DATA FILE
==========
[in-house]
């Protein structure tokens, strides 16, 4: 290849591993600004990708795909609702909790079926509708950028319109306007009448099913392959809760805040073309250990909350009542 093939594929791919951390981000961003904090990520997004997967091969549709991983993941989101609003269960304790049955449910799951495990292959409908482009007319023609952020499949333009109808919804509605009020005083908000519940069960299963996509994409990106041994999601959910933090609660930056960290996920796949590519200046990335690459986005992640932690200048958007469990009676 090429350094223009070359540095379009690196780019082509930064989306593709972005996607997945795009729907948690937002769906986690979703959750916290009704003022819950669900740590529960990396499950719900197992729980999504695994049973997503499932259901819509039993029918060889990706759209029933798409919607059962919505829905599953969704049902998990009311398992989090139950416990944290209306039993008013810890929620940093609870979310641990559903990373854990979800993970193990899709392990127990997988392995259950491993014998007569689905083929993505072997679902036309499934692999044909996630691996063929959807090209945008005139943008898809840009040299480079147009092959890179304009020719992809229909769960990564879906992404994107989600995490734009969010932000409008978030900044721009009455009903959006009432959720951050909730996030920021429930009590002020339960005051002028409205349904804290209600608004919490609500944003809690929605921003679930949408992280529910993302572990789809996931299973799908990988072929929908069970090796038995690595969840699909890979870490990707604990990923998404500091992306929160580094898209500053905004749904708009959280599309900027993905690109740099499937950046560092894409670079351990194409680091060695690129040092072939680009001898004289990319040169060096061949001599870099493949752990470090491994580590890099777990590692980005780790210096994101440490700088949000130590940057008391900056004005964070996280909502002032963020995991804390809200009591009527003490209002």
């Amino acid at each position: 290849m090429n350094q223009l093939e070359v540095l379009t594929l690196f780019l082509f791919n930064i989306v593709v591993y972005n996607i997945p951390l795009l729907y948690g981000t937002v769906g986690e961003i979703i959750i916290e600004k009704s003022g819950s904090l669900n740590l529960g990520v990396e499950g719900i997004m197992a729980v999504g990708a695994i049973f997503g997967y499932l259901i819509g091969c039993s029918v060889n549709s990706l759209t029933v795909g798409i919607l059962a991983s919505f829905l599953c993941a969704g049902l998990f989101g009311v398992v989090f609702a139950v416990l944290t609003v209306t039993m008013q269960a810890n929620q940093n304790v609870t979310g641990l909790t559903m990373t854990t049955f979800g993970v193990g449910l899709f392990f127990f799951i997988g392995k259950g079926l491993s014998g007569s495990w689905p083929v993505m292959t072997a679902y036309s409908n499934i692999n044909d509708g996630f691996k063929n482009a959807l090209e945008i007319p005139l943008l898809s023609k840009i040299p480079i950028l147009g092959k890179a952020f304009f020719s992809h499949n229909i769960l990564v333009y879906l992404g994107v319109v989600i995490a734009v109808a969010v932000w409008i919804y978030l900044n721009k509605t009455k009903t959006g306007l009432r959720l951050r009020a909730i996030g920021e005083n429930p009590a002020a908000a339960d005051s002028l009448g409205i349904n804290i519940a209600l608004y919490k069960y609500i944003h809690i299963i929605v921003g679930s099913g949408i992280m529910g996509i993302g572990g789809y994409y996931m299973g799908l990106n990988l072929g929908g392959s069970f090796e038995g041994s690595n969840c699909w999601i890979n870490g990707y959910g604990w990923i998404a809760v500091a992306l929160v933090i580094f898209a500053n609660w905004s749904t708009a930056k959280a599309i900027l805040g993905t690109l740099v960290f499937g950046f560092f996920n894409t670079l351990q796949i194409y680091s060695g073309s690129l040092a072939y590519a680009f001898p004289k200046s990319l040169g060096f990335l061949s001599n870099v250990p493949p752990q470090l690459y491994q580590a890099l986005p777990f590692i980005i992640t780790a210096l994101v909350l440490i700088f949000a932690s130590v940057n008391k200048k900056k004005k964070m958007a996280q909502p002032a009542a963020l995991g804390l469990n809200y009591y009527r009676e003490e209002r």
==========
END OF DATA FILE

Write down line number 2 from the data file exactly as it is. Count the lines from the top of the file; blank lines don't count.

């Protein structure tokens, strides 16, 4: 290849591993600004990708795909609702909790079926509708950028319109306007009448099913392959809760805040073309250990909350009542 093939594929791919951390981000961003904090990520997004997967091969549709991983993941989101609003269960304790049955449910799951495990292959409908482009007319023609952020499949333009109808919804509605009020005083908000519940069960299963996509994409990106041994999601959910933090609660930056960290996920796949590519200046990335690459986005992640932690200048958007469990009676 090429350094223009070359540095379009690196780019082509930064989306593709972005996607997945795009729907948690937002769906986690979703959750916290009704003022819950669900740590529960990396499950719900197992729980999504695994049973997503499932259901819509039993029918060889990706759209029933798409919607059962919505829905599953969704049902998990009311398992989090139950416990944290209306039993008013810890929620940093609870979310641990559903990373854990979800993970193990899709392990127990997988392995259950491993014998007569689905083929993505072997679902036309499934692999044909996630691996063929959807090209945008005139943008898809840009040299480079147009092959890179304009020719992809229909769960990564879906992404994107989600995490734009969010932000409008978030900044721009009455009903959006009432959720951050909730996030920021429930009590002020339960005051002028409205349904804290209600608004919490609500944003809690929605921003679930949408992280529910993302572990789809996931299973799908990988072929929908069970090796038995690595969840699909890979870490990707604990990923998404500091992306929160580094898209500053905004749904708009959280599309900027993905690109740099499937950046560092894409670079351990194409680091060695690129040092072939680009001898004289990319040169060096061949001599870099493949752990470090491994580590890099777990590692980005780790210096994101440490700088949000130590940057008391900056004005964070996280909502002032963020995991804390809200009591009527003490209002």